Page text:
THE long overdue establishment of a National Health Insurance Scheme is crucial in achieving universal health coverage as Zimbabwe explores various ways to increase domestic funding for patching up the bleeding healthcare delivery system.
By Kudakwashe Pembere
This was recommended during the Universal Health Coverage celebrations hosted by the Community Working Group on Health in Harare on Wednesday.
This submission comes at a time when resources in the health sector are heavily constrained with doctors on strike on one end, as well as the obtaining deterioration of the country’s healthcare delivery.
Ministry of Health and Childcare Policy, planning,monitoring and evaluation deputy director Tonderai Kadzere said government finished coming up with a roadmap for the national health insurance scheme.
“So what can we do the national health insurance is alsoone of the key issues. Im just picking up key issues. But the policy is, is Zimbabwe ready for a National Health Insurance. We have developed a roadmap to say now if we want the national Health insurance this is the direction. But nowdo we have the resources. Is this a redistributive policy? Should a country first grow the economy then develop this? Because as it is right now, its the indigent we are talking about the elderly someone has to pay for them,” he said.
He also said that other countries like Rwanda have enjoyed quality healthcare coupled with economic prosperity for decades.
“These are some of the issues and we know that for the countries that have implemented the national health policy, they have enjoyed about three decades of serious economic growth. And they are now redistributing that policy. But can we move in that direction as Zimbabwe because about 8percent are covered by some form of insurance but when we come up with a framework for that to say we have a National Health Insurance policy that will work. It has government resources in it. Individuals should also contribute to it,” he said.
He also said they had shelved the idea while they are still looking for a worthy manager of this National Health Insurance Fund. He said Premier Medical Aid Society was ideal since they insure over 90 percent of civil servants.
World Health Organisation’s Dr Stanley Midzi recalled that the National Health Insurance Fund was suggested to be handled by National Social Security Authority (NSSA) infamous for corporate governance glitches. He suggested the fund be handled by a corruption free, accountable and transparent organisation. Dr Midzi referenced the National Aids Council of Zimbabwe which has been managing the AIDS levy for almost two decades. He said such an approach after capacitation should be taken.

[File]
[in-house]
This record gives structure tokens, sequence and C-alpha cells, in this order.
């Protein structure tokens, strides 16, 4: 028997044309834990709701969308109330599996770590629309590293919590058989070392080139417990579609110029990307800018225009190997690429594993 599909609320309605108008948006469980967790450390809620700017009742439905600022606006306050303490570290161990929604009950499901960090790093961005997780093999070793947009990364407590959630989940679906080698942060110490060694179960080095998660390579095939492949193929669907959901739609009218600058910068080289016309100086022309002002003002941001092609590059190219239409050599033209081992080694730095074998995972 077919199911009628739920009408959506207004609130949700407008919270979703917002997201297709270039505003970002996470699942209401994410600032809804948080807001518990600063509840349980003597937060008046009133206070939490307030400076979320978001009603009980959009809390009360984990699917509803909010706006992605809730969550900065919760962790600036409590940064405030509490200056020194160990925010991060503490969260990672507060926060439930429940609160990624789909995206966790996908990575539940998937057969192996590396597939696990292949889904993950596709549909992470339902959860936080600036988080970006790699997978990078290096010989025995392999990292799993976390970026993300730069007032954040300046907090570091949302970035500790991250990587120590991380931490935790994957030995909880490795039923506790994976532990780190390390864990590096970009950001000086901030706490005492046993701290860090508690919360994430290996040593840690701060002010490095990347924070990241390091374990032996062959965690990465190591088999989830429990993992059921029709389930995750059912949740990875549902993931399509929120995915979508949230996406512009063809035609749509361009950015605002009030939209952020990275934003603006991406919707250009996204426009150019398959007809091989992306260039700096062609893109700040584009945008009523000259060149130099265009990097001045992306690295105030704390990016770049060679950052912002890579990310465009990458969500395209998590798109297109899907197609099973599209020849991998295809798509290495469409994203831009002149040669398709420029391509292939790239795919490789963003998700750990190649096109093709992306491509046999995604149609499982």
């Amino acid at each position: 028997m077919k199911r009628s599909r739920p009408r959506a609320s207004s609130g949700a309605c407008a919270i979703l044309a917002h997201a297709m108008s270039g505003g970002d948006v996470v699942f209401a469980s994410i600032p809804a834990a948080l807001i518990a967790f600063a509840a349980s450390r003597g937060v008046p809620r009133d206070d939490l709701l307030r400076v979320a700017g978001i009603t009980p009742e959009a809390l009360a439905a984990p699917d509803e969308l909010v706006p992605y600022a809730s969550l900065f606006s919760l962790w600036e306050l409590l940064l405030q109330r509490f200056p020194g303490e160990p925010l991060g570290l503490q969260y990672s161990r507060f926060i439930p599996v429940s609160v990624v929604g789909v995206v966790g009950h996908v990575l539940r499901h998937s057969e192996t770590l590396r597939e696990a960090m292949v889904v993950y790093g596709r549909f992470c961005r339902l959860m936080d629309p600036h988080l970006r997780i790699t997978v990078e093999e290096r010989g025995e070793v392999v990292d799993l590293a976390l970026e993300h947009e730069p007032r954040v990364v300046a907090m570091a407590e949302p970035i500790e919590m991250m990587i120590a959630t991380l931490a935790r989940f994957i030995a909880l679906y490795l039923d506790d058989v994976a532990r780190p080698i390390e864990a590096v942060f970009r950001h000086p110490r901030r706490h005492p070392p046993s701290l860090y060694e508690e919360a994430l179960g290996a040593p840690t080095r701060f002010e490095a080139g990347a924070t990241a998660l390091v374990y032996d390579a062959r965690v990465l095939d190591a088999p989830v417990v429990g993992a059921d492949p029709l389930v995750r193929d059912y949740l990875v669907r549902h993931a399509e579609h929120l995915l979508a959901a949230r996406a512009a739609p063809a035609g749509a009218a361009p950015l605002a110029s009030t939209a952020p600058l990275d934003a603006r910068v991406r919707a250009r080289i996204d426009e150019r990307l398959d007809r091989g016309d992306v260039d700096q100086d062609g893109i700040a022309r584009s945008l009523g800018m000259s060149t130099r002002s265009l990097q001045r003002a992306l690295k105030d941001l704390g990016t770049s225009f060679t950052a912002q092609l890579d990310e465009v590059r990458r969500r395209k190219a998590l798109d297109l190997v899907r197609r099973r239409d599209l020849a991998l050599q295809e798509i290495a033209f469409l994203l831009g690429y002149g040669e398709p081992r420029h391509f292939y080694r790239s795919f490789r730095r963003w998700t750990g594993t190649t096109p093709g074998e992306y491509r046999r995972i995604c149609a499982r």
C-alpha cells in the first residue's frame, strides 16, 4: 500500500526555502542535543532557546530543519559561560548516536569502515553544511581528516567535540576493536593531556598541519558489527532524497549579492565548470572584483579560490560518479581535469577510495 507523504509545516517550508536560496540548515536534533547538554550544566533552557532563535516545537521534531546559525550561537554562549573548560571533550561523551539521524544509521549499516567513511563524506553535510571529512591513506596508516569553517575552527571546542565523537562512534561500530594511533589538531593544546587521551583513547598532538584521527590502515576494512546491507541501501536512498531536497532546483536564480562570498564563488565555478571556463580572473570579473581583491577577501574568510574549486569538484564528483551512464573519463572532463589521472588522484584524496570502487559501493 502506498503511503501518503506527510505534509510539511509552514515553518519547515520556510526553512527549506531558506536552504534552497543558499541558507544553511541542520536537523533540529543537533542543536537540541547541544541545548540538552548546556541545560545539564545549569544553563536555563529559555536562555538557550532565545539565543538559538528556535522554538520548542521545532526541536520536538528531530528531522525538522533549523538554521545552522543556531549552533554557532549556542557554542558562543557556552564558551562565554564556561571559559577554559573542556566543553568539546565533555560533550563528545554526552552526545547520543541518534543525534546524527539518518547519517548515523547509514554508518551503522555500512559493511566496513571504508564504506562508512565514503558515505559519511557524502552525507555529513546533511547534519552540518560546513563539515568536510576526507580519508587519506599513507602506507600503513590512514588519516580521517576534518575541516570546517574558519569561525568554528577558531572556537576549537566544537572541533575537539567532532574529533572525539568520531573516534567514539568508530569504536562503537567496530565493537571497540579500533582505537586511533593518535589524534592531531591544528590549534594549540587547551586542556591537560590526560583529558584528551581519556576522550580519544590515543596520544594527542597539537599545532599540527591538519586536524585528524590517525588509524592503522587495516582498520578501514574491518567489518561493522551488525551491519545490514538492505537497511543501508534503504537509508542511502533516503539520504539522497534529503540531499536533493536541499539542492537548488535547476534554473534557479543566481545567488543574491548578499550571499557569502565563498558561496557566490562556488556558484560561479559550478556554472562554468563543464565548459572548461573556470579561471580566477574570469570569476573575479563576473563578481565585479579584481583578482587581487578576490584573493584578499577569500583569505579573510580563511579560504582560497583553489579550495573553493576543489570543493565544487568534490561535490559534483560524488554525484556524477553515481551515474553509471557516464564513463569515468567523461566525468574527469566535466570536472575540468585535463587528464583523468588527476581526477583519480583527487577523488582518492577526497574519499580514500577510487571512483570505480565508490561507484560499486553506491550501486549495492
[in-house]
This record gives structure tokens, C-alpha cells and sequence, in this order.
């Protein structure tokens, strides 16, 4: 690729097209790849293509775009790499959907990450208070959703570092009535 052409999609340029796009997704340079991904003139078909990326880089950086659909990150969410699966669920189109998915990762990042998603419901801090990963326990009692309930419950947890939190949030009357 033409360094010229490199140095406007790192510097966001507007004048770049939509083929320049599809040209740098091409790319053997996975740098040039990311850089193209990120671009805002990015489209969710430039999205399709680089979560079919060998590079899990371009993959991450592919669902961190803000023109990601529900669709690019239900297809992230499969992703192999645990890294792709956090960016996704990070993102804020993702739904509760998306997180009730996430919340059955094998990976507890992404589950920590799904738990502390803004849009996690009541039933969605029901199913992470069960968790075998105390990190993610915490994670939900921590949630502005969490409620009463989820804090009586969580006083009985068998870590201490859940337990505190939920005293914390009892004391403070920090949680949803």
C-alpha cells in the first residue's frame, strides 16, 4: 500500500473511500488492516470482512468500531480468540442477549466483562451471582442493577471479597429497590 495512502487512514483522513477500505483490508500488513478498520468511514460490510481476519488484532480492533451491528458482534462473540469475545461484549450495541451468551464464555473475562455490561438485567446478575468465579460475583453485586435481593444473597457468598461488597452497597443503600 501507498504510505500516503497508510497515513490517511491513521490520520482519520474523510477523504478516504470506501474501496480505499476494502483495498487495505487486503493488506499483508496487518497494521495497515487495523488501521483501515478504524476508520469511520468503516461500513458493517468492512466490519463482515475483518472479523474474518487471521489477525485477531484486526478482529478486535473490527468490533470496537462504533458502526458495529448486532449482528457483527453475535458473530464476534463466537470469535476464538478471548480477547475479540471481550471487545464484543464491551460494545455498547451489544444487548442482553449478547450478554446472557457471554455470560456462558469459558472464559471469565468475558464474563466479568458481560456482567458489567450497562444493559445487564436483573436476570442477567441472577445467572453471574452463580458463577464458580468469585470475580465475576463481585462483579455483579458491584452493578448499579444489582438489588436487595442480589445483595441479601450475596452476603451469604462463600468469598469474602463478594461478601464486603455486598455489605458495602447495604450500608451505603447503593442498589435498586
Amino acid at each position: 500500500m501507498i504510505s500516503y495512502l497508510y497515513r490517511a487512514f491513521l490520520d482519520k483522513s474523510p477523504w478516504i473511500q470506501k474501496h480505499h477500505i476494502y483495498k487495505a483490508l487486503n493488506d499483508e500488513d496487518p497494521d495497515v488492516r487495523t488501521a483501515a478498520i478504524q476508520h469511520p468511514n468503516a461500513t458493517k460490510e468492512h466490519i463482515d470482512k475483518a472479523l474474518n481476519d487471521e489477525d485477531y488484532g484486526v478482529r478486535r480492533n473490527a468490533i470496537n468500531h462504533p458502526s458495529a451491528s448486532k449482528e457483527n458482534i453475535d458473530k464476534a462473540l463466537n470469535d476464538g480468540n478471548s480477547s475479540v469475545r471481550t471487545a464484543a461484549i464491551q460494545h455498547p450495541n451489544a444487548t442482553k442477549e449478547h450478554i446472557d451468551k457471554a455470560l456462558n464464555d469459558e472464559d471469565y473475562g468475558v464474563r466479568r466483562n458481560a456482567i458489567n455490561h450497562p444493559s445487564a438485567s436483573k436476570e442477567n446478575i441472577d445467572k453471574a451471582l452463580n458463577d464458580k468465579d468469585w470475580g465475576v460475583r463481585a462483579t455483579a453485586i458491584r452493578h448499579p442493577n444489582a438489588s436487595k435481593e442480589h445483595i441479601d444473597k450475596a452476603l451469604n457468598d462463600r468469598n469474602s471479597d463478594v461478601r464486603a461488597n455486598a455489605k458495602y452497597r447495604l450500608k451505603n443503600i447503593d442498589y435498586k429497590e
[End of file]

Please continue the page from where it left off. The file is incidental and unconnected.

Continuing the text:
“We understand the idea was passed in parliament some years ago. But the problem is now they wanted to house it under NSSA. But the problem is with NSSA’s history with managing pension funds such that they were reluctant, they had no confidence with this fund to be put NSSA because it didn’t look like it’s efficient. That’s what stalled. All civil servants, almost 90 percent of civil servants are on PSMAS so they didn’t see it necessary to have another insurance which would deduct their money and get double insured. I was of the idea that government would make that decision that the funds from PSMAS moved so that civil servants who are already covered won’t suffer an extra deduction.
“And of course NSSA was found to have questionable administrative systems, why can’t they decide to house this fund in a different, I don’t want to propose, but in a way like National Aids Council which has been managing the 3percent AIDS levy very well. For over two decades it has been in operation. Of course there have been challenges here and there. In general they have shown they are able to manage a fund of that magnitude. Why didn’t government look at ways of capacitating or strengthening NAC and put such a fund under such a mechanism. Until NSSA cleans its act it will create confidence that perhaps NSSA can get this fund,” he said.
Given that there are those who can pay for their medical expenses while on the other hand are some who cannot, one participant said the idea of individuals contributing to the national medical aid scheme was welcome. However, a pastor countered the notion citing the high unemployment rate which he saw making the idea of contributions far-fetched.
Another participant from the workers said despite the National Medical Aid Scheme being noble issues of corporate governance of the fund should take centre stage.